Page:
This first published edition of the Latin cartulary of Godstow Abbey outside Oxford is an important text for the history of medieval religious women. Compiled in the early fifteenth century, and probably written by Godstow's prioress Alice of Eaton, it contains more than 900 documents written for and preserved by this well-known community of Benedictine nuns. The contents include a unique Anglo-Norman verse life of Ediva of Winchester, whose dreams prompted her to found the abbey in the early twelfth century. Numerous early charters in the cartulary identify other twelfth-century nuns and their relatives, and shed light on the founding of the abbey, its royal and private patronage, and its extensive real estate holdings. Other documents in the volume are excellent sources for women's literacy and culture, religious practices in the diocese of Lincoln, social relations between the nuns and the larger community, and the local urban and rural economy in Oxfordshire and nearby counties. The volume's introduction examines the founding of the abbey, dating it earlier than has previously been done, and provides new information about the abbesses of Godstow.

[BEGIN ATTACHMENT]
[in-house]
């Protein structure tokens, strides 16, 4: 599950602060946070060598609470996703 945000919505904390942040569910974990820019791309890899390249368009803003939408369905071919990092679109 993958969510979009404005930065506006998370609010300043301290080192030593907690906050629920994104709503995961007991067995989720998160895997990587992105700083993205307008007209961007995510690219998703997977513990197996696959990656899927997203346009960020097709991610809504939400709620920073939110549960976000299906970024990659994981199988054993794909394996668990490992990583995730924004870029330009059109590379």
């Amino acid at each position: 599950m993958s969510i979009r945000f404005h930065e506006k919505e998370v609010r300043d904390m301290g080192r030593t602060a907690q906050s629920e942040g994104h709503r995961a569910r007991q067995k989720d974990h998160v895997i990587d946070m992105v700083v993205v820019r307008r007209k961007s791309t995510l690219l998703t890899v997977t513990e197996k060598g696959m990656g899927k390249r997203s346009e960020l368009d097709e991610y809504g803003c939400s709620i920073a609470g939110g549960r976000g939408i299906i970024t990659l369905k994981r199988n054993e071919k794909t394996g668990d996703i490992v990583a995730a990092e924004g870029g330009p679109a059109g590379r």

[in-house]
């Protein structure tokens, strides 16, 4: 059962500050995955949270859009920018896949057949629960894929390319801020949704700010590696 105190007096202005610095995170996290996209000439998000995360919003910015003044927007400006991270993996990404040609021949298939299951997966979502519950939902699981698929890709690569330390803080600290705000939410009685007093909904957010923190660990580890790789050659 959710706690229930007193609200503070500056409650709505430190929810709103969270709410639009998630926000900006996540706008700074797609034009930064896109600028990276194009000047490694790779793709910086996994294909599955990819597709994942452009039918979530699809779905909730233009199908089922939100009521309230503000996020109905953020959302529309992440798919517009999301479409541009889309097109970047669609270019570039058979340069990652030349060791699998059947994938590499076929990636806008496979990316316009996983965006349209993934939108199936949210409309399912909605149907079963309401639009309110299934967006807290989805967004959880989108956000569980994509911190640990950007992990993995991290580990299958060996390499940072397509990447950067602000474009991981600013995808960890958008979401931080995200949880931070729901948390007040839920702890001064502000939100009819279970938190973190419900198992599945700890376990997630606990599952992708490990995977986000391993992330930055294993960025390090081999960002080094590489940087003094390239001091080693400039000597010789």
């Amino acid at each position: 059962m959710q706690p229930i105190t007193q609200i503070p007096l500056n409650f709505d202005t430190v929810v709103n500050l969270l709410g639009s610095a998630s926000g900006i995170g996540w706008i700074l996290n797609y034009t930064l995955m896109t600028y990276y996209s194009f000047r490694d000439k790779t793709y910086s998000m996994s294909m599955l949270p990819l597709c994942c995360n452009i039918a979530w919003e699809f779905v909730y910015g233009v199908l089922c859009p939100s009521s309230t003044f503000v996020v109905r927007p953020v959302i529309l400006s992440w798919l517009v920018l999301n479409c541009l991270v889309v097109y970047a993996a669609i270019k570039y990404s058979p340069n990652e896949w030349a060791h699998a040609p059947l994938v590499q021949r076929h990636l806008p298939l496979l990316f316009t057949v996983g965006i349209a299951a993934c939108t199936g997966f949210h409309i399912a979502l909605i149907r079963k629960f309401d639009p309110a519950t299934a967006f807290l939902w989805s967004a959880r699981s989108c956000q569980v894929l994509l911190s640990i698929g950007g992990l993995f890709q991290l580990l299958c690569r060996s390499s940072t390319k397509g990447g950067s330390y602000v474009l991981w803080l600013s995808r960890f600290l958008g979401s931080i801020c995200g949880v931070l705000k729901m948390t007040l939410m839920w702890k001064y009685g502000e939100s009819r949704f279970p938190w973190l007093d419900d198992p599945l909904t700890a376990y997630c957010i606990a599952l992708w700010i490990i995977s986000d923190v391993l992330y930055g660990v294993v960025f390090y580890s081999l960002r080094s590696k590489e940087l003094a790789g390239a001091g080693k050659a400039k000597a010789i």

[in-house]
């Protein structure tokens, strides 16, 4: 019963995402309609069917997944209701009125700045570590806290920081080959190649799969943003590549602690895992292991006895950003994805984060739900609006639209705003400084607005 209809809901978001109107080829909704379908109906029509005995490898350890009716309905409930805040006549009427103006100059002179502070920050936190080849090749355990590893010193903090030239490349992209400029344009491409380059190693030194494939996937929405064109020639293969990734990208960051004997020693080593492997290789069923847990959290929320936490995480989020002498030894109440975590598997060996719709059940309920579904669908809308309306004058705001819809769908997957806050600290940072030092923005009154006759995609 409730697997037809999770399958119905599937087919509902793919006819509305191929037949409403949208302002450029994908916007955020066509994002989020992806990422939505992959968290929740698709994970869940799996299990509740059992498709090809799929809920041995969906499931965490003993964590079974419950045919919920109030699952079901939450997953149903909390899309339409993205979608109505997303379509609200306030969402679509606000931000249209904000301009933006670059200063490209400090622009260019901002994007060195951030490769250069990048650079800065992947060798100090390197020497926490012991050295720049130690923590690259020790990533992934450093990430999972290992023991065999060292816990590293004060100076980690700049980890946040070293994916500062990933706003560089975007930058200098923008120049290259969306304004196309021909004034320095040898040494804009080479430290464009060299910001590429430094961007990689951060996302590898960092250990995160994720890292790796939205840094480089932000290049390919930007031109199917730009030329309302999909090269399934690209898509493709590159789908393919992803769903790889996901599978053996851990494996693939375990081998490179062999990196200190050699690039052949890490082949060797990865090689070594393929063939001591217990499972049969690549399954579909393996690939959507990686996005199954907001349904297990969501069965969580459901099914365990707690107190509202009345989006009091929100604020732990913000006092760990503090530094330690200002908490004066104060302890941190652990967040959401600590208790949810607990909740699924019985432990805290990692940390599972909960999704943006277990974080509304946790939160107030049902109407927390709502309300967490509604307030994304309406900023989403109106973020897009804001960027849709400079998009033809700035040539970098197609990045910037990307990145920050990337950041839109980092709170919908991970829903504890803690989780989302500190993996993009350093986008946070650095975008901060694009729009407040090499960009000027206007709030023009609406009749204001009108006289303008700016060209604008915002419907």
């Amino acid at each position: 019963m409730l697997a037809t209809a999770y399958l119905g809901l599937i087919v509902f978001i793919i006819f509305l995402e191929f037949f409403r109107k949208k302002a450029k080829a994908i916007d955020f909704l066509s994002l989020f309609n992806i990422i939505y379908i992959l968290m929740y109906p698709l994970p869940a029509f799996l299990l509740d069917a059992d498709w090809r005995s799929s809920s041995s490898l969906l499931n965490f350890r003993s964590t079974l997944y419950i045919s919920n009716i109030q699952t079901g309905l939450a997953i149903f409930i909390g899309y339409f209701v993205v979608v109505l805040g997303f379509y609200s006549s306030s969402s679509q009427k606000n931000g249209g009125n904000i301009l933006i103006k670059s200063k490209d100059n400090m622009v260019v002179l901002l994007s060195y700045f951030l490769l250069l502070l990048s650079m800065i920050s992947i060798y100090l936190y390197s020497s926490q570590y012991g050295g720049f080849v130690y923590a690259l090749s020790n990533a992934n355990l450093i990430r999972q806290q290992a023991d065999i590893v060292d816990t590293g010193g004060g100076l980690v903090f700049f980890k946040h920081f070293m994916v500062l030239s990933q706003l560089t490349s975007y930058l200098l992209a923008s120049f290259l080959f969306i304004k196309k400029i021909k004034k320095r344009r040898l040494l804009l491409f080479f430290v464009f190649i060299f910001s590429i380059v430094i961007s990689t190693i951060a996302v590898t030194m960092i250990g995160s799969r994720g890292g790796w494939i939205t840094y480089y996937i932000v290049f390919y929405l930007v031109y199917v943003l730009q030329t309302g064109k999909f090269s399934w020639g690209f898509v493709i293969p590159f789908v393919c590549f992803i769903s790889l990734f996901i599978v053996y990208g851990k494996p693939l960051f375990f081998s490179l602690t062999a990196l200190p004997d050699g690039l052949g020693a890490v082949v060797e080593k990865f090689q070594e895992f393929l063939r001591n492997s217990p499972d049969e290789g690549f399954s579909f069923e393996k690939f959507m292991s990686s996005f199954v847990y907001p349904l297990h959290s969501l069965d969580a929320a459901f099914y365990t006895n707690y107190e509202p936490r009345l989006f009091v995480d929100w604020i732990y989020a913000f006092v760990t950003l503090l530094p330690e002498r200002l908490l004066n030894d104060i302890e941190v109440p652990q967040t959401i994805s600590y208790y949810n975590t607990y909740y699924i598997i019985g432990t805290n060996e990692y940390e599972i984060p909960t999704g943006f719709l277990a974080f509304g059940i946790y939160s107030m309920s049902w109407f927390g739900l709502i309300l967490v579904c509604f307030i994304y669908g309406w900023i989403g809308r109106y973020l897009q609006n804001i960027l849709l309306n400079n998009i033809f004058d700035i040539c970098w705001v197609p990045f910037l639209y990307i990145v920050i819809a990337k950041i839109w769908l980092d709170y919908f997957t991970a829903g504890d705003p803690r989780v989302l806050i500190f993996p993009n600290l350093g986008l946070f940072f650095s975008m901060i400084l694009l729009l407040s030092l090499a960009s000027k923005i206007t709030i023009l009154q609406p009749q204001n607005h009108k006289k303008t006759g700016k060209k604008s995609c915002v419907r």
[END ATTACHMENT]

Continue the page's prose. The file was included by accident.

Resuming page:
In the text, documents dating from about 1225 or earlier are printed in full, in the original Latin, with English introductions and notes; later documents have been fully summarized in English, with complete witness lists. This is also an invaluable text for local history, topography, and genealogy. This text is the original of the Middle English translation that was published in the early twentieth century.